Which is just how my mom and dad handled things. As a result, my sisters and I, young as we were, were antifragle: we exposed to stressors that resulted in strength. We were good in an emergency (even if that “emergency” was that the crik was too low to cross in our usual spot.) We were physically healthy, which almost goes without saying. Our imaginations were almost freakishly developed and developing. Essentially, the joy of that sort of kid-rearing is that it yields children who are able to become decision-makers without constant guidance from some adult figure. Hovering adults think they know better and are helping. They might know something, but until there’s blood, actual stranger-danger, or engulfing flames…I tend to think kids don’t need that much help. Remember, before the Industrial Revolution, eight-year-olds were drinking beer, visiting brothels, and workin’ jobs. I’m not suggesting we return to the Triangle Shirtwaist Factory, but I do think a big field of rural nothingness on a cold autumn morning is about the best thing that ever happened to me (at least till I went to San Francisco on spring break my junior year in college.)

Please read the next post, “There Will Be Mud.” It is a story that illustrates my point and is hopefully as funny and painful to you as it is to me and my older sister Hannah. 

 

3 Responses

  1. lorene holbrook
    | Reply

    OH Mary, you hit the nail on the head! thank you for posting. My mother in her teen years lived in PHX, AZ. In the middle of summer her and her sister would hike to hole in the rock (where the PHX zoo is now), without water and spending the day climbling around that place. only rule, be home in time for supper. Years later, while I was growing up, I was surrounded by cotton fields on 3 side and the desert on the 4rth side. we would go “camping”, digging monstrous hole to make a cave, climbing my grandmother’s fruit trees, and playing in my play house that was a huge tamarack tree. many good memories! for my children, it wasn’t as much freedom and definitely not for my grands. but we do have our adventures! thanks for your thoughts. always thought provoking and worth the read! thanks…..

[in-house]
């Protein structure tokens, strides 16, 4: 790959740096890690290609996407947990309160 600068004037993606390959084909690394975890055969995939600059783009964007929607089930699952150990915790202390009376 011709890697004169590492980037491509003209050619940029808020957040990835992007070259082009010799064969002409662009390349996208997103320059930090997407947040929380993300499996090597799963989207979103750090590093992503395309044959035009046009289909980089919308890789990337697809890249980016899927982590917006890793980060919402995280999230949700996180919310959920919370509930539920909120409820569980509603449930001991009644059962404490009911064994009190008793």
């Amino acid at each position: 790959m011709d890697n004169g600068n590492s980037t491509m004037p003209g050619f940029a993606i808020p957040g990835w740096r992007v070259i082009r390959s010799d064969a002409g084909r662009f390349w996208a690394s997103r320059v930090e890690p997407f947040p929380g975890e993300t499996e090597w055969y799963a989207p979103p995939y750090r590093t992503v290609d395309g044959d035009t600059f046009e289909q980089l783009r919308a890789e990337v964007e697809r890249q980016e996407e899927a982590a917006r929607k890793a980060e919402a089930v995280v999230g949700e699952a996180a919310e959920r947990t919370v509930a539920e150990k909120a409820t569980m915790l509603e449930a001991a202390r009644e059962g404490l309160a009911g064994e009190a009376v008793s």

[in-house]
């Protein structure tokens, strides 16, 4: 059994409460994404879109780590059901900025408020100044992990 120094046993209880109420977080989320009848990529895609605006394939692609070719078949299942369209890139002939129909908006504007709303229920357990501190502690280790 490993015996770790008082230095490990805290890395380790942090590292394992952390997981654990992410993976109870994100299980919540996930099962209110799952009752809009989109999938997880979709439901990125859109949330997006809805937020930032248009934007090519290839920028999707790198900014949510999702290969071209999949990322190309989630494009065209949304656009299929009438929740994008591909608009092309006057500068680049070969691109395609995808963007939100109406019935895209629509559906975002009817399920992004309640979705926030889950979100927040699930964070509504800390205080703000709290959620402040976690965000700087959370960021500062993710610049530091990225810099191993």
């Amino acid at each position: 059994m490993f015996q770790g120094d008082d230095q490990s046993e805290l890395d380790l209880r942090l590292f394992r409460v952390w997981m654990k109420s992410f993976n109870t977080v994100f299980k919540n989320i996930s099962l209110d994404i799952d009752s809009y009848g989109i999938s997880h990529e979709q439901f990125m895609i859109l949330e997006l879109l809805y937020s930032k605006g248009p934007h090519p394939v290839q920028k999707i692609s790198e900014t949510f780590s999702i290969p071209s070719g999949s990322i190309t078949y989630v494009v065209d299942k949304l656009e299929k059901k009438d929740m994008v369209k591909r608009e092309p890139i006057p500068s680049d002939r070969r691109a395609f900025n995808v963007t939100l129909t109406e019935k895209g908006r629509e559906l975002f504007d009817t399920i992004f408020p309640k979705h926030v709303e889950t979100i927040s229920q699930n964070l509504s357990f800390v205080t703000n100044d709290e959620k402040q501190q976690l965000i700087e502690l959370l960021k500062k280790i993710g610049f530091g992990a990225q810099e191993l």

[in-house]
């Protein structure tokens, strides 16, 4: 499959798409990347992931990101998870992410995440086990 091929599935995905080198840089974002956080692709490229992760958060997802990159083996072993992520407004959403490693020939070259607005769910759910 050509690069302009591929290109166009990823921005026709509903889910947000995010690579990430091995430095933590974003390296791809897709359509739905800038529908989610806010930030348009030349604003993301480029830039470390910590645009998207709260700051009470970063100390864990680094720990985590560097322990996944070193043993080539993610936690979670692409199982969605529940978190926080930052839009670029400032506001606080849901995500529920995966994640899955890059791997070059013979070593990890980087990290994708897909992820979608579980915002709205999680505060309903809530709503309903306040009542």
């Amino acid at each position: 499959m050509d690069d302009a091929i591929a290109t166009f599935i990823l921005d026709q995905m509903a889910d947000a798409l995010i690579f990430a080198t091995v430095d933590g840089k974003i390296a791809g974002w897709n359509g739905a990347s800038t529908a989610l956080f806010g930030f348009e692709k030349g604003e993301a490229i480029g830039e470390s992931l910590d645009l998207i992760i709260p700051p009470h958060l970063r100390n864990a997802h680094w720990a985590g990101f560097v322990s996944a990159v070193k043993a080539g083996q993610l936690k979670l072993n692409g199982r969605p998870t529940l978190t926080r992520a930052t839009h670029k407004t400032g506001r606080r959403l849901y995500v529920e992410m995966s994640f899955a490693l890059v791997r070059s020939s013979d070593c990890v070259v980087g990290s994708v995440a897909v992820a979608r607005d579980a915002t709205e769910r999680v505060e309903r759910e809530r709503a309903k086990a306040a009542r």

2. Mary Ann
    | Reply

    Doesn’t sound like the good decision making stretched to Spring break in SF or maybe it did?

  3. Laura
    | Reply

    I read the article and I tend to agree. I’m glad it’s coming into the conversation more and more. This article was in the same vein and made me pause and reconsider some of the things I have done (and am doing!) for my kids: http://www.huffingtonpost.com/bunmi-laditan/im-done-making-my-kids-childhood-magical_b_5062838.html

    One aspect of the conversation I feel is missing is the social pressure and expectations. If overparenting is the norm, then it’s difficult to be the parent who gives her kids more space. Other parents might pull away from friendships or social interactions with you if you let your kids have a little more leash. They don’t want their kids to follow suite, or they don’t want to deal with the string of “why can’t I”‘s from their kid. So it’s not always just as simple as deciding that you want to give your kids more freedom. Sometimes you go along with the norm in your social circle so you can maintain those ties and friendships. It’s a balancing act. I’ll be glad when more people get on board with the whole “less is more” parenting movement. In the meantime, I’m sort of in the closet with my looser parenting philosophies. Hope that makes sense.